Friday, 6 May 2016

Some kind of superman

Recent years have seen a substantial rise in the number of pubs offering discounts to CAMRA members, and making a virtue of this in their advertising. The most prominent example, of course, is Wetherspoon’s, but there are plenty of other pubs following suit, both independently-run and belonging to chains. My local CAMRA magazine from time to time has a page giving a list of them.

Obviously it’s entirely up to individual businesses to whom they choose to give discounts. But this does raise the issue of some CAMRA members starting to believe that they have a reasonable expectation of getting a discount, and even using the availability of discounts as a factor in selection for the Good Beer Guide and local pub awards. This kind of attitude is exemplified by the letter from May’s What’s Brewing shown at the right.

If you get a discount, fine, but don’t use it as a factor by which to judge pubs. I’ve mentioned before the occasion where I was offered a discount purely on the basis of my appearance and beer choice, without asking or showing a card. But I don’t think I’d ever make a point of asking for one. To be honest, it’s a rare week in which I drink more than about 15 pints in pubs ¶, except when on holiday, and getting 50p off each one isn’t going to make a huge difference to my finances. Plus at least two of those pints are typically in a Sam Smith’s pub where the undiscounted price is well below most others even after the discount.

Pete Brown has written in the past about CAMRA’s noxious culture of entitlement, and perhaps this is a point of which many members should take heed. It’s certainly not general, but on the other hand neither is it rare. Don’t forget that you are, and represent, ordinary drinkers, not some kind of privileged class. Ideally, I’d like to see CAMRA phase out the Wetherspoon vouchers and cease to provide any other free publicity for member discounts.

Incidentally, I struggle to use many of my Wetherspoon tokens. In Stockport, and most other places I visit, there are far better options amongst family brewer pubs and free houses. I sometimes take advantage of Spoons’ meal deals, but you can’t use the vouchers against those. I’d be entirely happy to surrender my vouchers in return for CAMRA or Spoons themselves giving a £5 donation to an appropriate charity.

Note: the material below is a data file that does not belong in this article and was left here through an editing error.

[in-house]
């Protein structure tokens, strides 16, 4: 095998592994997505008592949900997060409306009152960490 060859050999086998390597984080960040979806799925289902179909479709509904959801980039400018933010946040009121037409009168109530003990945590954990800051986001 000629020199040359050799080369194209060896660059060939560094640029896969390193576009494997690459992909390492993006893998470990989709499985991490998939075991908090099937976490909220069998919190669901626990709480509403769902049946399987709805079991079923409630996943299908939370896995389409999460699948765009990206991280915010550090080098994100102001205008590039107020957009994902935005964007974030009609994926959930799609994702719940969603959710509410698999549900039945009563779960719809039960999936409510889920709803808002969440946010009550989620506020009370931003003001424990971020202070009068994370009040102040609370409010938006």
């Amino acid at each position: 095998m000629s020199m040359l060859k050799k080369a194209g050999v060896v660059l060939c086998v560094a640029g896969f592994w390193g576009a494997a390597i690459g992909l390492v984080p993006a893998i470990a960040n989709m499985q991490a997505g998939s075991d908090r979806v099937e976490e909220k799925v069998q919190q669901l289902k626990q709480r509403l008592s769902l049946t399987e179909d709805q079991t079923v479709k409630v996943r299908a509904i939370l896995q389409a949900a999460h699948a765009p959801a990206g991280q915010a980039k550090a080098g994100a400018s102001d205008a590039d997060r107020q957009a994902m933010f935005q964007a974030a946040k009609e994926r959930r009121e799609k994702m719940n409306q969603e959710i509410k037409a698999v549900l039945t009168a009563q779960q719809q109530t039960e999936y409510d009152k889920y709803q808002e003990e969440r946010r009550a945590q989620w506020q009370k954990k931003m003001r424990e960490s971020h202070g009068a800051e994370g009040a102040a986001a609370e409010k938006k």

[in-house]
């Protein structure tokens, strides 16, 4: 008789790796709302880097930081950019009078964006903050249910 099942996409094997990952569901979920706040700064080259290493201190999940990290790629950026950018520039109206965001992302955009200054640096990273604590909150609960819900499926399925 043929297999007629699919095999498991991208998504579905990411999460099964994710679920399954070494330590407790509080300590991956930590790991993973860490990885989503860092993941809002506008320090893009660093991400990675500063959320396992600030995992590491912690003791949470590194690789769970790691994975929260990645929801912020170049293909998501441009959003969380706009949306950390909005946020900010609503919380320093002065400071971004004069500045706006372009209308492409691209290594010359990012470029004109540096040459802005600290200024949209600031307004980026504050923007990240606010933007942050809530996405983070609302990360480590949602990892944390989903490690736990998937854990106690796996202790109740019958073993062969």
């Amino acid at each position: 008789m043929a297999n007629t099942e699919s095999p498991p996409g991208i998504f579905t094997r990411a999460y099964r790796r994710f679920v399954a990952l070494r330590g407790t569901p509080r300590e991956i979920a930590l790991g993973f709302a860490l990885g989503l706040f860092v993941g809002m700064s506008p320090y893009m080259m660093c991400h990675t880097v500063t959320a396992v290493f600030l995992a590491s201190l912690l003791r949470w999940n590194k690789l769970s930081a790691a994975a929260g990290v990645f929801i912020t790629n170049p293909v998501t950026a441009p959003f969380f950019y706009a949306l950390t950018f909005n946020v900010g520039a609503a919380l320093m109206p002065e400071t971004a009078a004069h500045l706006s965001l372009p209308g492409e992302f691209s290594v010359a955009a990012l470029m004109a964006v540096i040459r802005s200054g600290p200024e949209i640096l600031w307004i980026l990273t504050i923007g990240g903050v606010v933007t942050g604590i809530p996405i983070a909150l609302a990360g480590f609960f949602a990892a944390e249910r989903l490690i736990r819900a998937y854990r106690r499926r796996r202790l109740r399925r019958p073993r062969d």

The post title comes from the lyrics of “Part of the Union” by Strawbs.

I'm not too hard, but the sight of my card
Makes my some kind of superman

The jury’s still out as to whether or not that song is genuine or tongue-in-cheek. Perhaps it was meant to be taken both ways.

¶ And that’s a lot more than the official guidelines!


  1. Places that offer CAMRA discounts usually seem to offer them off their own back and not because some CAMRA bod has gone round encouraging them to do so as part of an effort to make membership more attractive. Indeed the pub I most frequently go into has a CAMRA discount of 10% on cask ales but I never take advantage of it because I drink the keg wheat beer. However I still get 10% off because they also give a discount to people who work for my employer -and that discount is on everything including food.

    I too also wish CAMRA would discontinue the Wetherspoon vouchers- I feel that this voucher scheme unduly influences the inclusion of so many Wetherspoon pubs in the GBG and i’m not keen on the GBG having so many of these chain pubs in it. If I'm in an unfamiliar place and (if ever for some bizarre reason) I want to know the nearest Wetherspoon pub I can always google it!

    1. Im not so sure that its always on the pubs part, reading lots of different branches newsletters, you do get the feeling some areas positively encourage pubs to sign up for a discount scheme, but these maybe the more active branch areas I dont know.

      But because the only pub in all of Suffolk that offers a specific CAMRA discount is already a Wetherspoons, its something that completely passes me by when travelling round the country, even in Liverpool with the CAMRA AGM list of pubs offering CAMRA discounts in hand, I still completely forgot to make any use of it.

      but so I can quite appreciate the inverse case if you do live in an area with umpteen pubs offering discounts, youd be more tempted to ask wouldnt you in unfamiliar areas where such schemes arent in place.

      the only time Ive been prompted by bar staff is at the Bree Louise, but they seem to ask everyone.

      as for the 'Spoons vouchers, I think Ive used 3 in the last year, because they only apply to pints, and you invariably go to 'Spoons to eat food (which already comes with a "free" pint) or for the beer festival where youd drink halves instead. and even if you are tempted to go for a pint there, youve always left your vouchers at home (though I know some in more northern parts do just accept membership cards as proof instead) or actually you feel a bit embarrased about getting 50p off a £2.40 pint, when youll probably end up in the next pub paying £3.50-£4 instead, and not complaining about not getting a discount.

  2. How strange for drinkers to wish they weren't given discounts on beer: "What do we want? Higher prices! When do we want them? Now!"

    If a pub offers a CAMRA discount, I'll take it but, like you, I wouldn't actually ask whether there was one: I'd look for a sign, or in a few cases bar staff have asked me whether I'm a CAMRA member. I also like the Spoons vouchers, so let's make a deal: you return yours and I'll use mine.